Friday, June 17, 2005

 

Should we lose 'our money'?

Having been away for a week's holiday in one of the EU's relatively undiscovered gems- Corsica- I've been particularly interested in the crisis gripping the organisation over Britain's rebate. This was 'won' by Mrs Thatcher at the Fointainbleu summit in 1984. I recall her grinding on and on about 'our money' until in the end the other heads of government gave in, I suspect just to shut her up and move on to other things. Some claim this a supreme example of Maggie's typical and admirable British obstinacy which won billions for the UK. But such analyses do not measure the cost we later paid in the coin of refusal of the other premiers to listen to Brtitish arguments when adduced by this boring termagent. But at least she won the dosh and that is something which cannot be taken away from her.

But should it now be taken away from us? Most of Europe seem to think yes but Blair has struck back by insisting any examination of our rebate must be matched by reform of the Common Agriculture Policy which pays some 40 per cent of the EU's near 100 billion euro budget on subsidising inefficient farmers in France and Germany by maintaining artifically high prices for farm produce. France claims the rebate might have been justified when Britain was suffering economic problems but not when the UK economy - as Blair was so keen to trumpet during the election campaign- is arguably the most dymanic in the EU.

So why do we think we should keep our rebate? Mainly because we think the same argument still applies. A brief look at the budget contributions of leading EU countries in relation to what is received throws a little light on the subject. The ratios of what is paid out to what comes back in work out as follows(in billions of euros): Ireland- 1.1: 2.6; Germany-19.2:10.3; Sweden-2.5: 1.4; Netherlands-4.9:1.9; and France- 15.2: 13.3. Britain meanwhile has a ratio of 15.1:6.1+5.1 rebate. Even this cursory examination reveals that UKs ratio is less favourable than the others. We receive 4 billion in CAP payments while France receives 10.5. According to my arithmetic there is a case for us to argue though Holland must also feel aggrieved and Germany too as the major source of EU funding.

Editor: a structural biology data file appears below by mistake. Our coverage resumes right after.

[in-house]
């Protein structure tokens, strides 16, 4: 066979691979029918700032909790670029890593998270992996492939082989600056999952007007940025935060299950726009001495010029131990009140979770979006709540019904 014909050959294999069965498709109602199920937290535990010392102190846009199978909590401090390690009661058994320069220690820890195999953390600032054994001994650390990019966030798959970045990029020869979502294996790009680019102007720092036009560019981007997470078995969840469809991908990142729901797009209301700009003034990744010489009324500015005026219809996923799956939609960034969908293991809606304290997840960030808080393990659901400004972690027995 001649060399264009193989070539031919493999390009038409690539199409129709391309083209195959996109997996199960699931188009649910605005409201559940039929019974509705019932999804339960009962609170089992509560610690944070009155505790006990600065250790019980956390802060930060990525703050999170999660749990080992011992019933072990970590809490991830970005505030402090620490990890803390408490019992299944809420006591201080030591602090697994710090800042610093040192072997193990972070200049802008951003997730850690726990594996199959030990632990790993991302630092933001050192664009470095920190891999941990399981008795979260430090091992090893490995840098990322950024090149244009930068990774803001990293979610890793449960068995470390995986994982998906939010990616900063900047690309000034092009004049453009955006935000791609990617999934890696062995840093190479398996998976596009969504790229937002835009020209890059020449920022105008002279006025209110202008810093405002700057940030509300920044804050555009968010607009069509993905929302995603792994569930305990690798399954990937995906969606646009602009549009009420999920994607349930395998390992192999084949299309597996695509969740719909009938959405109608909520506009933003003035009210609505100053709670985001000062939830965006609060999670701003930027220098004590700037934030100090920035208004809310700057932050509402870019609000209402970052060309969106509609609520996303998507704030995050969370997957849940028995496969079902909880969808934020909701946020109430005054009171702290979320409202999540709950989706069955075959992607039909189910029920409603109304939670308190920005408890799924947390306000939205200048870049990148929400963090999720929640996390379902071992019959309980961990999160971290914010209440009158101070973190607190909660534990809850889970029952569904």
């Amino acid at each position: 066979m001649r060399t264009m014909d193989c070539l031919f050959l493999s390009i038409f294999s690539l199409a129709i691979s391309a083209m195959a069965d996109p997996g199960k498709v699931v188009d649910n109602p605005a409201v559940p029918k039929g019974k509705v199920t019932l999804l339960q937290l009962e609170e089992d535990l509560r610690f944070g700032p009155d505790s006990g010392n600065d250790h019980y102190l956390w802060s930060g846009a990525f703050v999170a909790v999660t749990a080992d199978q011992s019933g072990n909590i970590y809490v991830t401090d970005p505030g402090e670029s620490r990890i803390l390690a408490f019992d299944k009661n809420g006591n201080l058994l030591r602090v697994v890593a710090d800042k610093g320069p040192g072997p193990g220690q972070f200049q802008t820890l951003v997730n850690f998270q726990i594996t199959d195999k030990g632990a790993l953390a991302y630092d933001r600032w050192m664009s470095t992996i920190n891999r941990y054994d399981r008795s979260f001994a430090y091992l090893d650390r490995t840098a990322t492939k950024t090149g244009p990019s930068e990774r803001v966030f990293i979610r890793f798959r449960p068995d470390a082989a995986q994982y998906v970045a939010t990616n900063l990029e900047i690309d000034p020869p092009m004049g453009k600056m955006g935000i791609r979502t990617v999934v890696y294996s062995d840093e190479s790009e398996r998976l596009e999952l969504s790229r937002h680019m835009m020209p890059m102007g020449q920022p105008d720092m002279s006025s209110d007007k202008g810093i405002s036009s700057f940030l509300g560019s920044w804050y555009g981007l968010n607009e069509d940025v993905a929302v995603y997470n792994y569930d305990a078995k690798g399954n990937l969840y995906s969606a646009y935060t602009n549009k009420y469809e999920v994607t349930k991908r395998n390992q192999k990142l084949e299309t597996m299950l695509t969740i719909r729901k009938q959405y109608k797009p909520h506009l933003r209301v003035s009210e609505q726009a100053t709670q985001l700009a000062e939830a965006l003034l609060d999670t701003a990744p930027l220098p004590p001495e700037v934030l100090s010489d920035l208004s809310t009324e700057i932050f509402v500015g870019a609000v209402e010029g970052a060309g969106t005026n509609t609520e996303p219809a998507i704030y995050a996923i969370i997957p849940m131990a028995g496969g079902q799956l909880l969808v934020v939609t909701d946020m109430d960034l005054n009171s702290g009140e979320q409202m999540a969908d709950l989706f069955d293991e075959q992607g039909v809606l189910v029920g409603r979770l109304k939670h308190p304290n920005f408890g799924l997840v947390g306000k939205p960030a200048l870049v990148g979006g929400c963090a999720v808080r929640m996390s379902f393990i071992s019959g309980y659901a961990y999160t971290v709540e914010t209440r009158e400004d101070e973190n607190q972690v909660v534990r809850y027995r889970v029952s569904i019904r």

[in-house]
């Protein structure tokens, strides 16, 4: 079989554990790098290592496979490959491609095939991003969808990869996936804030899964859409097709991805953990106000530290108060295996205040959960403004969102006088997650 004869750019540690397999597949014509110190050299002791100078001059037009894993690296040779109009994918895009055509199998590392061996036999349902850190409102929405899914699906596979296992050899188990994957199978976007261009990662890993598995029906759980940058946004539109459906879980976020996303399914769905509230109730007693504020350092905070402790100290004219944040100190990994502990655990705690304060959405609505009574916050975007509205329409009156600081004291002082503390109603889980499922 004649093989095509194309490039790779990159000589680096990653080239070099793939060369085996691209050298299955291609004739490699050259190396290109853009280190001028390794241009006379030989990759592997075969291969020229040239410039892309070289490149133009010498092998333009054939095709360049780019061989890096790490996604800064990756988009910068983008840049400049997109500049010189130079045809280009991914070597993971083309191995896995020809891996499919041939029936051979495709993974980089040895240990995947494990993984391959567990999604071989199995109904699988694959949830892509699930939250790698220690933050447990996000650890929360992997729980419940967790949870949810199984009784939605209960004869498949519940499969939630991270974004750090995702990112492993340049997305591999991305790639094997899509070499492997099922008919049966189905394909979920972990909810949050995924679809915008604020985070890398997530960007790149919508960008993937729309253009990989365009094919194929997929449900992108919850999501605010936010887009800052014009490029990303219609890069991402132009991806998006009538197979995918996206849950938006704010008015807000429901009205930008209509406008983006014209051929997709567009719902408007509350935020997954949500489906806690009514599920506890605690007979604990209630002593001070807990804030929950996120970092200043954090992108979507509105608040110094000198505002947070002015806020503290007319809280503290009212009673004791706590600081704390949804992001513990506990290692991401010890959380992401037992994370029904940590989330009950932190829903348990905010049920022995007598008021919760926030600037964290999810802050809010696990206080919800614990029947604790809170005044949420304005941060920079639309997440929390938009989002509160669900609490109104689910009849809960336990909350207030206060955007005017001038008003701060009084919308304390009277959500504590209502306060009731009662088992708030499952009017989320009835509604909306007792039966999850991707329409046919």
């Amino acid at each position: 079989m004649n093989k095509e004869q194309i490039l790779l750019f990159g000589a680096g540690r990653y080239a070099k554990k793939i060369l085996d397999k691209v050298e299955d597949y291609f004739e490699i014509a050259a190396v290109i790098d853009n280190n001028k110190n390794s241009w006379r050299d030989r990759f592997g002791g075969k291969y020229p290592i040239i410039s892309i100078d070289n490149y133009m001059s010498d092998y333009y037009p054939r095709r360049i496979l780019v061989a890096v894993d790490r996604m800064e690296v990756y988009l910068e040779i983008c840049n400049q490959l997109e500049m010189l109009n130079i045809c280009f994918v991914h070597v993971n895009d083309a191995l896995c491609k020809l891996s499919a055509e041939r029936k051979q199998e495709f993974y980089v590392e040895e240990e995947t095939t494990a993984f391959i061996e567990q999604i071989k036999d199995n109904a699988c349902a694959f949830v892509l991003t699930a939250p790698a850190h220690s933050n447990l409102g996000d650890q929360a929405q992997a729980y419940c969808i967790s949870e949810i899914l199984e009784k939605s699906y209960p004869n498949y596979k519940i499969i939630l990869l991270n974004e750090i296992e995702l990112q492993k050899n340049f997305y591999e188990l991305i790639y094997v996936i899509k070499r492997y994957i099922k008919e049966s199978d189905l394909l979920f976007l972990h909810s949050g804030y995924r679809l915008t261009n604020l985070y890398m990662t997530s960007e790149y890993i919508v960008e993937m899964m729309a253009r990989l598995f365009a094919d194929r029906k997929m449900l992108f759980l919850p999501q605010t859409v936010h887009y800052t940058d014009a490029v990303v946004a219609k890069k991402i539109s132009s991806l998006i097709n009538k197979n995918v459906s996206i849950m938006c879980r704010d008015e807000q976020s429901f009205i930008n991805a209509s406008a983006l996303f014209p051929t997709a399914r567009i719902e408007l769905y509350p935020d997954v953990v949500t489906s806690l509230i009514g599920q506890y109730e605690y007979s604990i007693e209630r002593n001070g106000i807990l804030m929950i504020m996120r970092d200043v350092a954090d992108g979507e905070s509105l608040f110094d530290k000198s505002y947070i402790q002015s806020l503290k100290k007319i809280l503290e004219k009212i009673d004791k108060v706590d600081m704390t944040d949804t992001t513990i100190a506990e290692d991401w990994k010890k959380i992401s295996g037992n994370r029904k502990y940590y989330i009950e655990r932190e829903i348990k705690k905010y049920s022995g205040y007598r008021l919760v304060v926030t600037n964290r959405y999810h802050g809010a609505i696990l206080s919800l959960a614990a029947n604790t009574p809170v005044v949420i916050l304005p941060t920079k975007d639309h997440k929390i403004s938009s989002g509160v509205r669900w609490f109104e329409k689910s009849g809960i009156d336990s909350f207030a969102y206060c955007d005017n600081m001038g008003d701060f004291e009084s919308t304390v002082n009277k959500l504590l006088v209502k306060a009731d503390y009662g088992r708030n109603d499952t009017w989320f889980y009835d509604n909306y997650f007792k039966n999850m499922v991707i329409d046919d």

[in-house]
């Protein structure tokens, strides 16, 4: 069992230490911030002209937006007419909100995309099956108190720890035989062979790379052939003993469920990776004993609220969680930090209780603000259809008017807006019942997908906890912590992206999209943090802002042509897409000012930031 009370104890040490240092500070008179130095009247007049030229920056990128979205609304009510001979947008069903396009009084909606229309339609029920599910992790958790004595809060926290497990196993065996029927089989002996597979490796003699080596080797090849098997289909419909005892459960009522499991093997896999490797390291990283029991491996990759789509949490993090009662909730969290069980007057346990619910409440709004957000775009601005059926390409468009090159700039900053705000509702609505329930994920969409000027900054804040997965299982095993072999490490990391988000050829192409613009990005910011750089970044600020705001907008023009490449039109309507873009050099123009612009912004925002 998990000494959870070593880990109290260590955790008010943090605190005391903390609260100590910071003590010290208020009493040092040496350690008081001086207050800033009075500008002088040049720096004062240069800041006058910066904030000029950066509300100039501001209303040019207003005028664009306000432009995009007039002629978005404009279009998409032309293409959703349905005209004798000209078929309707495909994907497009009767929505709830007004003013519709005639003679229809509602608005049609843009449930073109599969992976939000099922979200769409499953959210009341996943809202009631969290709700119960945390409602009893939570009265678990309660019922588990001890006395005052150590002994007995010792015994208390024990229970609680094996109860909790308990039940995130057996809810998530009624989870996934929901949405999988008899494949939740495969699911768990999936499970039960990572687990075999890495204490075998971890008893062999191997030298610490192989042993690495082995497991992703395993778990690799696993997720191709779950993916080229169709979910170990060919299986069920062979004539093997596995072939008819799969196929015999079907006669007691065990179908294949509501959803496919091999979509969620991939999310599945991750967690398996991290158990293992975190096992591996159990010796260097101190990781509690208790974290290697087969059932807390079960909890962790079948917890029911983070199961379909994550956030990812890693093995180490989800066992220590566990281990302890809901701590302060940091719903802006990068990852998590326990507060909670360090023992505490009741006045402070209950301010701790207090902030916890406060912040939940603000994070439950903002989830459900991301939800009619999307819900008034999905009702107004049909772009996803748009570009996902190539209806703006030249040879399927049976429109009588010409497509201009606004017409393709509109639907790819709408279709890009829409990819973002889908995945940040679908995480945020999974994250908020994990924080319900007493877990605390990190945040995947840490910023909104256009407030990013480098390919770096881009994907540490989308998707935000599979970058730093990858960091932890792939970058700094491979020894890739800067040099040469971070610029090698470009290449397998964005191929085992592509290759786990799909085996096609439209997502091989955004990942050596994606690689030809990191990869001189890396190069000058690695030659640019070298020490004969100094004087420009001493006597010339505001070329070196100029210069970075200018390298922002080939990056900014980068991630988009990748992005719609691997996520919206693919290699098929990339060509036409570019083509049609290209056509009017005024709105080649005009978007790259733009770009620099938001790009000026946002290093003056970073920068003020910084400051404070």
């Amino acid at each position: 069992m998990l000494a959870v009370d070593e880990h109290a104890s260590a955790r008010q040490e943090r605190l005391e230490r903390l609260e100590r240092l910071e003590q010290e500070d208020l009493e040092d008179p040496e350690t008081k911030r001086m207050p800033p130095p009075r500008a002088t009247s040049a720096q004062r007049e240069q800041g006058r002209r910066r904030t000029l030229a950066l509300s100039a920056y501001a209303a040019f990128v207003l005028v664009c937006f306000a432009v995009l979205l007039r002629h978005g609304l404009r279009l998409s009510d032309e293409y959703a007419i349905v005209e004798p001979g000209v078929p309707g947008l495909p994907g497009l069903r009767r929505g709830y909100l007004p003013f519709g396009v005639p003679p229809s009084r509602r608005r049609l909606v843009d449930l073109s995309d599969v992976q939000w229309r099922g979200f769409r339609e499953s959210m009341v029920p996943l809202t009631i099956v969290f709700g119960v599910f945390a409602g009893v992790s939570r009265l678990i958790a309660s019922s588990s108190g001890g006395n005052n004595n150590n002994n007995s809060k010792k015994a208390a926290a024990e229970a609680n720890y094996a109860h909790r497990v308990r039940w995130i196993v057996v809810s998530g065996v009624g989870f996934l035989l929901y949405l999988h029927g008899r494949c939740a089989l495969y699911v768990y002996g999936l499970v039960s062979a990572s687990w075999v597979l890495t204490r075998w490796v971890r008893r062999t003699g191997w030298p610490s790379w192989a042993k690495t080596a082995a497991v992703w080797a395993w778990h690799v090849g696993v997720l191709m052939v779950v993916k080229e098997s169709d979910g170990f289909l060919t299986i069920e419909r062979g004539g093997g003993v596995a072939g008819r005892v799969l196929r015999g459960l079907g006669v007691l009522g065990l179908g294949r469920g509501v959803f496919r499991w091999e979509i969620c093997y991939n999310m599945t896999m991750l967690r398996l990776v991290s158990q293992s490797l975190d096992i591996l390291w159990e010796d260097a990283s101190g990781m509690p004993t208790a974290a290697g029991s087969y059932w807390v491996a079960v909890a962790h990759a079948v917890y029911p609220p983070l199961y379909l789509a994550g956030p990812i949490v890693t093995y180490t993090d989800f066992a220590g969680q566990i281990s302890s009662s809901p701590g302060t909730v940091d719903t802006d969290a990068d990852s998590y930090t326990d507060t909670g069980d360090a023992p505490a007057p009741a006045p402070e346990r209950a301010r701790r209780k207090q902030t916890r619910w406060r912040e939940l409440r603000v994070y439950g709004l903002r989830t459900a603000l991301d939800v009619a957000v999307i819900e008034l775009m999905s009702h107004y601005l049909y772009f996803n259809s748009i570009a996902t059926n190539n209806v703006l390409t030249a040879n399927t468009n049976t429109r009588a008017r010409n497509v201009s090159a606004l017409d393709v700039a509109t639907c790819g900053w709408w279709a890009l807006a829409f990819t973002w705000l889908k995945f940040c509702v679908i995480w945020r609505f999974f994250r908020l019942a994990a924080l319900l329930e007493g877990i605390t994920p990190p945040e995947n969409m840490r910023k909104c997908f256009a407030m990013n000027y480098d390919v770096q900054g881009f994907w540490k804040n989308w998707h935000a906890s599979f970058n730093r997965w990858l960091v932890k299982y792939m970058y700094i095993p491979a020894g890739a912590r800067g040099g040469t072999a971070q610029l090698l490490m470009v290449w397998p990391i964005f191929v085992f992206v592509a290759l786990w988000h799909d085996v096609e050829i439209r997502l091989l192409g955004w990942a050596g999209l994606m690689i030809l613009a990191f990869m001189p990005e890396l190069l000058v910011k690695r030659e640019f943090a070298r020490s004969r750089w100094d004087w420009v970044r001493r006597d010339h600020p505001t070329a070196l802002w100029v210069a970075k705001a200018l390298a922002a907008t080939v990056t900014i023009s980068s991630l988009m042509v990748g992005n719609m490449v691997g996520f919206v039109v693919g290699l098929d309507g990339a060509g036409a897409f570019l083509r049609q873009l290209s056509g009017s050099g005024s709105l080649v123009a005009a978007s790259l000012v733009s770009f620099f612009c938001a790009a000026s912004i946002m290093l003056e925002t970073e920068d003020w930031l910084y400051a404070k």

I suspect that, despite the justice or otherwise of any financial calculations the plain fact of British economic recovery, while refusing to join the eurozone, added to the problems faced by France and Germany make an irrestible argument for some flexibility on our side. In the end, after much armtwisting and grandstanding for domestic electorates, a compromise will be reached which all countries will try to sell to their domestic audiences. Blair will seek to clothe himself in a Maggie Thatcher monogrammed union jack by denying Chirac any diplomatic triumph. We'll probably keep our rebate but it will be reduced and we'll say something to suggest we'll phase it out eventually. Will the CAP be reformed? Too many French farmers depend on it for this for their livelihood but some noises about ongoing attempts to reduce the percentage of the EU budget flowing into such subsidies will be made.

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